Traffic Violation:

Avoiding a Vehicle Search

Given ordinary circumstances, a police officer is not allowed to conduct a vehicle search. You do not want to give him/her some excuse to do so. There are four common reasons why a vehicle may be searched:

A vehicle may be searched if an officer sees an attempt to hide or dispose of anything. That is, if the officer sees you throw something out the window or attempt to hide something under the seat, he/she has the right to search the vehicle. From the moment the officer reaches your rear bumper, every one of your actions is being observed. Keep this in mind and try to avoid suspicious and furtive actions.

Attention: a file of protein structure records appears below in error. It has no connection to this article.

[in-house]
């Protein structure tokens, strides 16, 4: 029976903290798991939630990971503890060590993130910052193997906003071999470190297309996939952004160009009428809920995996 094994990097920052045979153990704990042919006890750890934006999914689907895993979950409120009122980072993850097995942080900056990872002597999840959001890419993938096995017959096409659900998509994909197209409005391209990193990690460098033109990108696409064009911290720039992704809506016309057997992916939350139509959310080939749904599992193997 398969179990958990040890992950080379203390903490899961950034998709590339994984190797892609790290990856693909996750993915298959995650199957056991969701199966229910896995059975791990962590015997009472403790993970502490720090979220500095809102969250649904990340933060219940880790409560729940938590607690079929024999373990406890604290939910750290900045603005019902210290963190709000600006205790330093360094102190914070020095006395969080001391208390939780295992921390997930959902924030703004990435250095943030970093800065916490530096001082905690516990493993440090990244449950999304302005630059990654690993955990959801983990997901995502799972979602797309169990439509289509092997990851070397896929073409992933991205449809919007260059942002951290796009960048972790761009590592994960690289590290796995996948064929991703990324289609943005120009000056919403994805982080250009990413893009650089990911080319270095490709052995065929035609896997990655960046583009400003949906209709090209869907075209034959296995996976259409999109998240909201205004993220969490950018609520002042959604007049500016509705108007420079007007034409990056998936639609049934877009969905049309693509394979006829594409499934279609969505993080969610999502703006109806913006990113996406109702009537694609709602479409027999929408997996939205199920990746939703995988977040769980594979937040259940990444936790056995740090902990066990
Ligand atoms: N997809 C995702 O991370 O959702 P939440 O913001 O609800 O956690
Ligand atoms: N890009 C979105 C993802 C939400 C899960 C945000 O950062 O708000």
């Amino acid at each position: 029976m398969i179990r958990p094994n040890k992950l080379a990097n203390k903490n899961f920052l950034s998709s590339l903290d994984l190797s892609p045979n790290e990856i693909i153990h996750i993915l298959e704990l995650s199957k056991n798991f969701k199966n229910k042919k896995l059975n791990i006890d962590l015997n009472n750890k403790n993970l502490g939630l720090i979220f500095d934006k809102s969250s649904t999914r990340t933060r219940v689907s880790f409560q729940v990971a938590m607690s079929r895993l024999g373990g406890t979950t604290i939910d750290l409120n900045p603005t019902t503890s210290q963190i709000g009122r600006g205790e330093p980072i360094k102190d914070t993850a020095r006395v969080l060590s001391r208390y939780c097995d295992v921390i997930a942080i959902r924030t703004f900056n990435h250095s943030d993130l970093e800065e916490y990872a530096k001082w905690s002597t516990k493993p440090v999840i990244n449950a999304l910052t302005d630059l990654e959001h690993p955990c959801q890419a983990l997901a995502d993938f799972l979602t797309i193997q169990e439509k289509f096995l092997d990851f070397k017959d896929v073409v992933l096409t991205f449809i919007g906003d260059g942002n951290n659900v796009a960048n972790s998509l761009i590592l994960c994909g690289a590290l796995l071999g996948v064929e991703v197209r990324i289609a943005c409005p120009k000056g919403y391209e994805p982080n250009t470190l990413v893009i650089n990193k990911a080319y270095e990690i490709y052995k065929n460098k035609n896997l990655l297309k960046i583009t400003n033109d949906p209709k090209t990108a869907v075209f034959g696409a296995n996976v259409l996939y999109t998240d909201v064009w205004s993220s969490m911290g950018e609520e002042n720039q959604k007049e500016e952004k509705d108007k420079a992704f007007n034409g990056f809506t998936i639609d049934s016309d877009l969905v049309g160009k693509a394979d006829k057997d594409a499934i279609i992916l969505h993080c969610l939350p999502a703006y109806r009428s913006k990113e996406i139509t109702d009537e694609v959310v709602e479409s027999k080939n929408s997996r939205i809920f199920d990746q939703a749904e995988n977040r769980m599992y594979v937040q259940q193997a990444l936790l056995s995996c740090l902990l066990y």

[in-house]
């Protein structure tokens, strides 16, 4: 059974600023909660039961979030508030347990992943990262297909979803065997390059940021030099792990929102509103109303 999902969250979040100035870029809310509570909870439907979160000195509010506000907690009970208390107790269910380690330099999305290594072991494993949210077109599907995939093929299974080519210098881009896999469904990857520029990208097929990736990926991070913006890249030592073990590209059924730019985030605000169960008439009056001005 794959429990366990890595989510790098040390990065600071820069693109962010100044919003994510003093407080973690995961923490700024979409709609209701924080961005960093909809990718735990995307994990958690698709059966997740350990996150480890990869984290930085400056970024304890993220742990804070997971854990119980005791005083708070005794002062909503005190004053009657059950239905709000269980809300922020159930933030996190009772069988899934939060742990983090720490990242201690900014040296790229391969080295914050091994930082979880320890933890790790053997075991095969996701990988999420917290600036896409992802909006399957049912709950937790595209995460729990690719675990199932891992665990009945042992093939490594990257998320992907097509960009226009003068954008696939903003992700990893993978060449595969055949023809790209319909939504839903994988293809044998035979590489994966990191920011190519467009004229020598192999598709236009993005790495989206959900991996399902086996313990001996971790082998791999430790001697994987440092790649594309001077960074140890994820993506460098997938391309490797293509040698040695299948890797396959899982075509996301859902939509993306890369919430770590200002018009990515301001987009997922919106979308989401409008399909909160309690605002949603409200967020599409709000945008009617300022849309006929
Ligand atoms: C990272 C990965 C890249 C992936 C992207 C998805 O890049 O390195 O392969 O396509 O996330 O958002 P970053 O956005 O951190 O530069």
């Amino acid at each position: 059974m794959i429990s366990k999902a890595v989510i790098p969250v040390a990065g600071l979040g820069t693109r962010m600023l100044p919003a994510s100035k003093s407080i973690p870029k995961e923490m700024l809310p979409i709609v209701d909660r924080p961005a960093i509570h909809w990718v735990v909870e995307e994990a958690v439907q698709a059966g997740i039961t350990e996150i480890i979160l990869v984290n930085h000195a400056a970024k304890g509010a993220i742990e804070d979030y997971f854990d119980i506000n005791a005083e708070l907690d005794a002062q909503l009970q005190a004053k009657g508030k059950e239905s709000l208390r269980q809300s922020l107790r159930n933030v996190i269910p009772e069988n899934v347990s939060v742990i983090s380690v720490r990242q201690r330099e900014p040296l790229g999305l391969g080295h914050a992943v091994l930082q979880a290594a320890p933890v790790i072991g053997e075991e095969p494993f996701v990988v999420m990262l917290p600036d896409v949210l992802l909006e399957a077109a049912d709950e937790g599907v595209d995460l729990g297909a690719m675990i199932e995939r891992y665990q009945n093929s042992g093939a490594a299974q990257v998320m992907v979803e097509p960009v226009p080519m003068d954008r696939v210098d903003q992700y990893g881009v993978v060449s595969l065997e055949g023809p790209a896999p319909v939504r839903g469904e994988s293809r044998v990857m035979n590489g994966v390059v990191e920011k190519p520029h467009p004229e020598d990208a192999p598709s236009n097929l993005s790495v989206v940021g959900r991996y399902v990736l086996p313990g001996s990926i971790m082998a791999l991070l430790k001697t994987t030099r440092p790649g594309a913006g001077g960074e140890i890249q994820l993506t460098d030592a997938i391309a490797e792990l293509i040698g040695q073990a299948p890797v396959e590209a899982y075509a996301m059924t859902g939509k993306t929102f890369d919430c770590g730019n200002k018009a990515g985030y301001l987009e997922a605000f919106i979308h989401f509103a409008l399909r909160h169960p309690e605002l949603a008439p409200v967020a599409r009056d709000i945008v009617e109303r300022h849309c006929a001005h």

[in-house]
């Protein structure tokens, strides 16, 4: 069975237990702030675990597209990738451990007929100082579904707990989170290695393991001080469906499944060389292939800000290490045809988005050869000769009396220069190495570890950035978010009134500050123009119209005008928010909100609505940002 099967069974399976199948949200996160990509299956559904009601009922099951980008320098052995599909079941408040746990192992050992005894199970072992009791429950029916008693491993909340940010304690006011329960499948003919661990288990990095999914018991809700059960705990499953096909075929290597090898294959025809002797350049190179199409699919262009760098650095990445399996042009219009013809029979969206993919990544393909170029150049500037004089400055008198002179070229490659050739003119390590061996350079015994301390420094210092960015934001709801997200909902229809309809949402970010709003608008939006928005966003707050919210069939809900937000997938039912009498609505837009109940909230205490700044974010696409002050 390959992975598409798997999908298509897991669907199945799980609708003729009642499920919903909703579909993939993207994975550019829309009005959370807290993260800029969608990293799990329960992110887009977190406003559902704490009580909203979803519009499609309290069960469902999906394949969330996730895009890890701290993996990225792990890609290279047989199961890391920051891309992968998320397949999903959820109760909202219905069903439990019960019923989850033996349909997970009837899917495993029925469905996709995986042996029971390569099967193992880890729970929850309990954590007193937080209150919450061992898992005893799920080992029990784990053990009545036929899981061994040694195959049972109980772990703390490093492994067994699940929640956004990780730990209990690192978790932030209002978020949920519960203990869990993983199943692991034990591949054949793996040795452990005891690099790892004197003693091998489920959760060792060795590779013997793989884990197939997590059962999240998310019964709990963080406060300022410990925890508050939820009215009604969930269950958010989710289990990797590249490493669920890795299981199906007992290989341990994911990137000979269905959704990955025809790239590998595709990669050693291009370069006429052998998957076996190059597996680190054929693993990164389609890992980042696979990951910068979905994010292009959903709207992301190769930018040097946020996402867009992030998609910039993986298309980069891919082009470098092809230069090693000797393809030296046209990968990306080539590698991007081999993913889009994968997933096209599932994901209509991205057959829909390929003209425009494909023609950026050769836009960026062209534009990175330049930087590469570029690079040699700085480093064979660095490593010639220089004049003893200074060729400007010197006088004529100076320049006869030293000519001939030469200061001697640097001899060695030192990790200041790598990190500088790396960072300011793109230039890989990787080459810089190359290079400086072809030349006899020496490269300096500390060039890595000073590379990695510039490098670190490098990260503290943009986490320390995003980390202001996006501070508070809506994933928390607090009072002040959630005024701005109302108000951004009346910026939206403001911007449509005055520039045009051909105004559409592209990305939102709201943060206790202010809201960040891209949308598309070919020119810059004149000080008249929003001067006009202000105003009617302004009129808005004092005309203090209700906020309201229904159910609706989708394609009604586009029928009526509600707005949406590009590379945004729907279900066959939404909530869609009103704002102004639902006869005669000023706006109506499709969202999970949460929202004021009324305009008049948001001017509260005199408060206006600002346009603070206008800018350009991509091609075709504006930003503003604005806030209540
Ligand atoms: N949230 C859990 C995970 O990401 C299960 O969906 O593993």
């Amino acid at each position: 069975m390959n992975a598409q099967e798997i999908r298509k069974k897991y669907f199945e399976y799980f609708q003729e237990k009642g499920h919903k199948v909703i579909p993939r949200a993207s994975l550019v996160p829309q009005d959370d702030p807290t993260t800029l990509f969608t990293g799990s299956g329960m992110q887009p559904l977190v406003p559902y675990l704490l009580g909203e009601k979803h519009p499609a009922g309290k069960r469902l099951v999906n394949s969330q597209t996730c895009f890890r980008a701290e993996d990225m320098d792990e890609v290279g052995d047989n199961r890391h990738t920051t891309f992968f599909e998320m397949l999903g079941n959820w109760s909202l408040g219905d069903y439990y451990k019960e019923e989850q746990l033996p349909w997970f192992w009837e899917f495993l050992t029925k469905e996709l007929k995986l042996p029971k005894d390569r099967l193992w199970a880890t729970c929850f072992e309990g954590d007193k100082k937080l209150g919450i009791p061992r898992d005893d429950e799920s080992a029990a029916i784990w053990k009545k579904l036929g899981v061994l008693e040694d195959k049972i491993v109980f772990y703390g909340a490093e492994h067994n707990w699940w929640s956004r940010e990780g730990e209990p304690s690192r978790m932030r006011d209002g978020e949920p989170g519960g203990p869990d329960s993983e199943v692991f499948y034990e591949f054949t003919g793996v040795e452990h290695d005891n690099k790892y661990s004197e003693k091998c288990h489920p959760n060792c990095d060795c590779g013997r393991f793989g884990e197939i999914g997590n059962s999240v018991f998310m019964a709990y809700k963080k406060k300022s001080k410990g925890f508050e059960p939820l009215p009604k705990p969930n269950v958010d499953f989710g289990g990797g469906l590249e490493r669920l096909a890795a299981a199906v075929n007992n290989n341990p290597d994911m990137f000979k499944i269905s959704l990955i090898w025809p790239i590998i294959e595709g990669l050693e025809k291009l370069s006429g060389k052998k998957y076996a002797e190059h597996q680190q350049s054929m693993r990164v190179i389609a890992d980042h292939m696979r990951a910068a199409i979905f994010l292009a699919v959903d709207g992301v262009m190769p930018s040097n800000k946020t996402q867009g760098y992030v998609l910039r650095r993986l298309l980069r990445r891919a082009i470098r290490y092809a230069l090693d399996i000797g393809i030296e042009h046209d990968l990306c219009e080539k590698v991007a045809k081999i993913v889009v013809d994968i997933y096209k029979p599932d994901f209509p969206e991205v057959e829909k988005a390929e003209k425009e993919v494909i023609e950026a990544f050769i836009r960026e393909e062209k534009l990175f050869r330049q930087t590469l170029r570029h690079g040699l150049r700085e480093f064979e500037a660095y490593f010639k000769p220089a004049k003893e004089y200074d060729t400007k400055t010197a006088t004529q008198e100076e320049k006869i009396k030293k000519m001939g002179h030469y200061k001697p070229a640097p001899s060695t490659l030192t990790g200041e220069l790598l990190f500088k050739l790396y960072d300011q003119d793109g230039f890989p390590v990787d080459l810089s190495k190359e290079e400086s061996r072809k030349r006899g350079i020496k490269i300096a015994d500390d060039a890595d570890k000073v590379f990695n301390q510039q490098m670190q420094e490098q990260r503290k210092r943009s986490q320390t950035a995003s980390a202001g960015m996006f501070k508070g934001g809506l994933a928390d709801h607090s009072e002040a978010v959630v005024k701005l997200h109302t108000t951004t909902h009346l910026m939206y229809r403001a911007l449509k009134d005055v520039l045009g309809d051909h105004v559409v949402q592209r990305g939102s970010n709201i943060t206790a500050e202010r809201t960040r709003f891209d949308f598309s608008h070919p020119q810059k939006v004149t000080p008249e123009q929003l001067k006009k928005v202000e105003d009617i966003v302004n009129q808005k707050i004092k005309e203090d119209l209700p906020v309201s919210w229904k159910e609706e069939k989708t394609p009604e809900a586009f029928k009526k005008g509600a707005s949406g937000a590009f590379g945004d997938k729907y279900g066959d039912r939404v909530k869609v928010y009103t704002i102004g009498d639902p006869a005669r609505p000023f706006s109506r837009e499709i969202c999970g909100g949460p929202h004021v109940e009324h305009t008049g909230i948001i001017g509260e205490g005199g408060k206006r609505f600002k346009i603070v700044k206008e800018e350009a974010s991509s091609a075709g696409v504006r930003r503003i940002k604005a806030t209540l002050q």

A vehicle may be searched if the police officer has reason to believe that the driver or passengers are armed, dangerous, or involved in criminal activity. Reasonable suspicion is also grounds for a pat down.

If there are any illegal objects in plain view, the officer has the right to confiscate them. That is, if, from the outside of the vehicle, the officer sees open containers of alcohol, drugs, or drug paraphernalia, he/she can open the door and take the illegal objects. Any other illegal objects seen while removing the initial illegal object can also be confiscated.

A vehicle may be searched if the driver or any passenger is arrested. If the driver is arrested and the vehicle is towed, police officers may conduct a search of the inventory of the vehicle, even if there is no basis to suspect the presence of illegal objects.